My ears are hopelessly hooked on "Paragraph 2" of The Great Learning by Cornelius Cardew. In particular, the 1968 Scratch Orchestra performance conducted by Cardew as found on the digitally remastered Deutsche Grammophon CD. What a great, prolonged sonic texture! The initial impact of sounds like these has often been the initial attraction to the music of Cornelius Cardew for me. The radical ideas behind them soon follow and I find myself riveted by this elusive figure of the 1960s European avant garde.
The Scratch Orchestra was an important creative outlet for Cornelius Cardew and it was assembled specifically for The Great Learning. He sought to establish a large, democratic ensemble made up of musicians from a wide spectrum ranging from professional musicians to amateurs. He then applied non-traditional, non-specific notation and written instructions that treats all performers as equals toward achieving a focused sonic ideal. The resulting sound is energetic, rough around the edges and beautiful. "Paragraph 2" uses a combination of drums and choir to build a soundscape of ragged pulse and wordless vocals. There's a fantastic immediacy to this sound that grows from the improvisatory nature of this work.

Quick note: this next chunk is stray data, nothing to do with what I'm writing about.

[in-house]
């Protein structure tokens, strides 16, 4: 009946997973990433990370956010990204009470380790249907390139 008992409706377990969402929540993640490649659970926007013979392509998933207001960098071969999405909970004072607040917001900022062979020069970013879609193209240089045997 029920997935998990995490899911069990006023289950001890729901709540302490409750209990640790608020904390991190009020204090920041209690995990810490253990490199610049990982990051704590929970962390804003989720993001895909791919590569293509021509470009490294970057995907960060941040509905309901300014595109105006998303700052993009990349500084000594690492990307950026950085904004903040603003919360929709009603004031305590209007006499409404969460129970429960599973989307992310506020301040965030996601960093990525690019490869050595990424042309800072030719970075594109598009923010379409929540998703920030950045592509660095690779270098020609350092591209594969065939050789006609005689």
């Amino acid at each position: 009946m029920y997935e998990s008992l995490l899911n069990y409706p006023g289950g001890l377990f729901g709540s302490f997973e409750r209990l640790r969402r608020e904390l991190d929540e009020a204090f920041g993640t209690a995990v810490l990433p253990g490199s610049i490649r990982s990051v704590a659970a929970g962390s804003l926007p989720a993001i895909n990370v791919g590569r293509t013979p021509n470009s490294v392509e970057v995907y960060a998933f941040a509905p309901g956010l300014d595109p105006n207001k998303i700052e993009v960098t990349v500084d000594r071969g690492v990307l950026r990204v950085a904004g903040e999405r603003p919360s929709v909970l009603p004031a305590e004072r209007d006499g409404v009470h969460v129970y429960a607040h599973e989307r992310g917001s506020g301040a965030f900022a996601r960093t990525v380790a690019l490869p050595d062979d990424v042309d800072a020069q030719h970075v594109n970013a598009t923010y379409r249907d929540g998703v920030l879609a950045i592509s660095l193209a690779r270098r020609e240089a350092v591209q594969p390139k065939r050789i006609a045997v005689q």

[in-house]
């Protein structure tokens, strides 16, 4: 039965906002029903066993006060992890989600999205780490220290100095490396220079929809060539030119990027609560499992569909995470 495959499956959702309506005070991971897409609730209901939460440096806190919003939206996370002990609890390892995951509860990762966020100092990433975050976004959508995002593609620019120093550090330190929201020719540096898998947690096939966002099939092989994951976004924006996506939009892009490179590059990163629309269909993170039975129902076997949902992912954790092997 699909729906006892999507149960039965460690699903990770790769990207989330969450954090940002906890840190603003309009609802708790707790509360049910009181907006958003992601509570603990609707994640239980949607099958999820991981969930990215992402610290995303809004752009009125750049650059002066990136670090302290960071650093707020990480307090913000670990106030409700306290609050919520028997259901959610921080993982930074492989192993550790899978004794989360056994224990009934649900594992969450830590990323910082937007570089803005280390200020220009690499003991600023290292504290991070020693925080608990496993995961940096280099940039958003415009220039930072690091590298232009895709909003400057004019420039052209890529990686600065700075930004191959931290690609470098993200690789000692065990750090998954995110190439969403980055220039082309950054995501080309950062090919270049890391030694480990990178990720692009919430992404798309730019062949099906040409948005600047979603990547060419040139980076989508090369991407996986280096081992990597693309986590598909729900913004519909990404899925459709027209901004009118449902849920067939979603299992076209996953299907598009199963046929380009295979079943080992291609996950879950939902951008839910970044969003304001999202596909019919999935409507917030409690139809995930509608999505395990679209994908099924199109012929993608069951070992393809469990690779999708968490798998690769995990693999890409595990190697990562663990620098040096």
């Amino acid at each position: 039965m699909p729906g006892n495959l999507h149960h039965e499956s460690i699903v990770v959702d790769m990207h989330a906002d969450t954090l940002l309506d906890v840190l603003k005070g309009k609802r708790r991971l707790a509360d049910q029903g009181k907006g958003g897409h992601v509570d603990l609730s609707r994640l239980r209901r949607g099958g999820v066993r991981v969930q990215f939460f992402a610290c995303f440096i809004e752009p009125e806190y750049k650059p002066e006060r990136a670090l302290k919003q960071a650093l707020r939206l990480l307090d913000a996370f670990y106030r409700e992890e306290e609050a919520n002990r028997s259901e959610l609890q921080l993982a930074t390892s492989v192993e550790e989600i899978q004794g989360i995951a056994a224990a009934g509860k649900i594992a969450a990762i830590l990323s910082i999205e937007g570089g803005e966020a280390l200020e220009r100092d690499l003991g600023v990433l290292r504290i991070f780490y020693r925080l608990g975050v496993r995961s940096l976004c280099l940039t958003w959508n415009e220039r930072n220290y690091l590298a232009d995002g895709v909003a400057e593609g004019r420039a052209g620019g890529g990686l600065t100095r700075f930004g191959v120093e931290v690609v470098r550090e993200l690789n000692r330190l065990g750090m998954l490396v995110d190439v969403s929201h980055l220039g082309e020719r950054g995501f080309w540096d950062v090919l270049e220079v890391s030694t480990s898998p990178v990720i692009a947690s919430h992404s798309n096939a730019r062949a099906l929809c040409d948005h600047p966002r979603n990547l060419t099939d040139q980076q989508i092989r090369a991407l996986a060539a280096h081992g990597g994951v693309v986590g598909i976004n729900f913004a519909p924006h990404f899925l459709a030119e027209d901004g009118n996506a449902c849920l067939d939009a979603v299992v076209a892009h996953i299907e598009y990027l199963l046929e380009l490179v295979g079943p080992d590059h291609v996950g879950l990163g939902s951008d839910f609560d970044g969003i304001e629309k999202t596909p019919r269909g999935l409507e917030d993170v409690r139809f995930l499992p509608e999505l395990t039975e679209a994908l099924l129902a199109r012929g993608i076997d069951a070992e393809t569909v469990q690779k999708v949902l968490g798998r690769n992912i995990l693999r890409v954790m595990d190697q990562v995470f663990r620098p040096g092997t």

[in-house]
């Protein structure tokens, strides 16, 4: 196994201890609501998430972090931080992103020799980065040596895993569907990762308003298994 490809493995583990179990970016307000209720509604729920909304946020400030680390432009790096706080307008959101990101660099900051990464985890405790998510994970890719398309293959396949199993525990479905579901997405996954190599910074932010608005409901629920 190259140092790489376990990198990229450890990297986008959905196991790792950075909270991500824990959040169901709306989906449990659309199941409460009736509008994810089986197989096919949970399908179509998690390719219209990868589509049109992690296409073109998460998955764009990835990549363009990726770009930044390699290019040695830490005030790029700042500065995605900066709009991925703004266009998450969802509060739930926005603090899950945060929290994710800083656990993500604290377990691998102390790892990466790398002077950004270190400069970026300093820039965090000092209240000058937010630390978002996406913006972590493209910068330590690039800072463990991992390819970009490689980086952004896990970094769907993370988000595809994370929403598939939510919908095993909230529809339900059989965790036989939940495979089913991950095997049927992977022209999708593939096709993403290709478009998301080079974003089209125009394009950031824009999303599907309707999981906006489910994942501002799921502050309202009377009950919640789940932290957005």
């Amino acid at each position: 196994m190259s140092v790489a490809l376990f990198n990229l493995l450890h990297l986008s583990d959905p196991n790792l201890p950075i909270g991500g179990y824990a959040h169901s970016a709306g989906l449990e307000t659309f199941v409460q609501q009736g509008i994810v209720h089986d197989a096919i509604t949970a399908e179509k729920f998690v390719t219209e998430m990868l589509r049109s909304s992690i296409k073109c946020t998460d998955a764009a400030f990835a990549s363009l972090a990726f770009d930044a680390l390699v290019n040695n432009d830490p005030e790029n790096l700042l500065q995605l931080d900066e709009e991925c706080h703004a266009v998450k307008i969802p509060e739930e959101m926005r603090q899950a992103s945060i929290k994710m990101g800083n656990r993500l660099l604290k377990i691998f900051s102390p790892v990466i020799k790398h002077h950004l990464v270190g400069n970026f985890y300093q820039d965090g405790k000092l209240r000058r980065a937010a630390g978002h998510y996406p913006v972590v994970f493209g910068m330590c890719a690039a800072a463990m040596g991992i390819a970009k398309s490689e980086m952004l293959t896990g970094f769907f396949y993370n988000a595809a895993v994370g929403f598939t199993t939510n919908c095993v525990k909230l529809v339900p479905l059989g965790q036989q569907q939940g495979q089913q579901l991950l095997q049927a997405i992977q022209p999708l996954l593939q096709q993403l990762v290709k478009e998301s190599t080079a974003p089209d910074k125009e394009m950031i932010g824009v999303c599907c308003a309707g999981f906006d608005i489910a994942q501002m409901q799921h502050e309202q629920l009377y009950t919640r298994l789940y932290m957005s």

After peeling myself away from repeated listenings to "Paragraph 2" I finally turn my ears to "Paragraph 7" for an a capella atmosphere of sustained voice with the words "swept away" woven in at various layers. The low volumes of this choir adds an intensity from having such a large ensemble working within such a quiet space. The result feels like a communal meditation. A church choir without the trappings and social order of a church.
The Great Learning is a 7 hour work in total. Only "Paragraph 2" and "Paragraph 7" are found on this recording. It is exactly the kind of large scale work that begs to be lived within for the full duration. If a complete recording were available it would be tempting to take long vacations immersed in such a soundscape. Aesthetically (and socially), Cornelius Cardew was onto something that feels lost to this era.